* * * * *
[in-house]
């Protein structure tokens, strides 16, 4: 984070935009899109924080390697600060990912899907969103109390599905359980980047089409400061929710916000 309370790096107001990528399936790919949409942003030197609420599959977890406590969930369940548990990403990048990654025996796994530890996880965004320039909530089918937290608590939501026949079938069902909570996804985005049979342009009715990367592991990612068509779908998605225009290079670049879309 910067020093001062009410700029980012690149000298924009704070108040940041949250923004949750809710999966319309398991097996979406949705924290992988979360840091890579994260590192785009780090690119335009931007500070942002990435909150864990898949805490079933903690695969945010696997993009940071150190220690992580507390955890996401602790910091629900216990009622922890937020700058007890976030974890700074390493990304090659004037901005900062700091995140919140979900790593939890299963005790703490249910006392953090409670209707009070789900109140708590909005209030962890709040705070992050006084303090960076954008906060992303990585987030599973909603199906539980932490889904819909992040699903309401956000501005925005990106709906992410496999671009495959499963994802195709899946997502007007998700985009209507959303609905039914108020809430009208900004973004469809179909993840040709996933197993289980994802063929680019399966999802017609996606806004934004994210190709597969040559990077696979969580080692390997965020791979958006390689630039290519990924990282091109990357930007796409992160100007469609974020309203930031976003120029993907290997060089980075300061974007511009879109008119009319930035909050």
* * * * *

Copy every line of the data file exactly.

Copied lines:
[in-house]
């Protein structure tokens, strides 16, 4: 984070935009899109924080390697600060990912899907969103109390599905359980980047089409400061929710916000 309370790096107001990528399936790919949409942003030197609420599959977890406590969930369940548990990403990048990654025996796994530890996880965004320039909530089918937290608590939501026949079938069902909570996804985005049979342009009715990367592991990612068509779908998605225009290079670049879309 910067020093001062009410700029980012690149000298924009704070108040940041949250923004949750809710999966319309398991097996979406949705924290992988979360840091890579994260590192785009780090690119335009931007500070942002990435909150864990898949805490079933903690695969945010696997993009940071150190220690992580507390955890996401602790910091629900216990009622922890937020700058007890976030974890700074390493990304090659004037901005900062700091995140919140979900790593939890299963005790703490249910006392953090409670209707009070789900109140708590909005209030962890709040705070992050006084303090960076954008906060992303990585987030599973909603199906539980932490889904819909992040699903309401956000501005925005990106709906992410496999671009495959499963994802195709899946997502007007998700985009209507959303609905039914108020809430009208900004973004469809179909993840040709996933197993289980994802063929680019399966999802017609996606806004934004994210190709597969040559990077696979969580080692390997965020791979958006390689630039290519990924990282091109990357930007796409992160100007469609974020309203930031976003120029993907290997060089980075300061974007511009879109008119009319930035909050």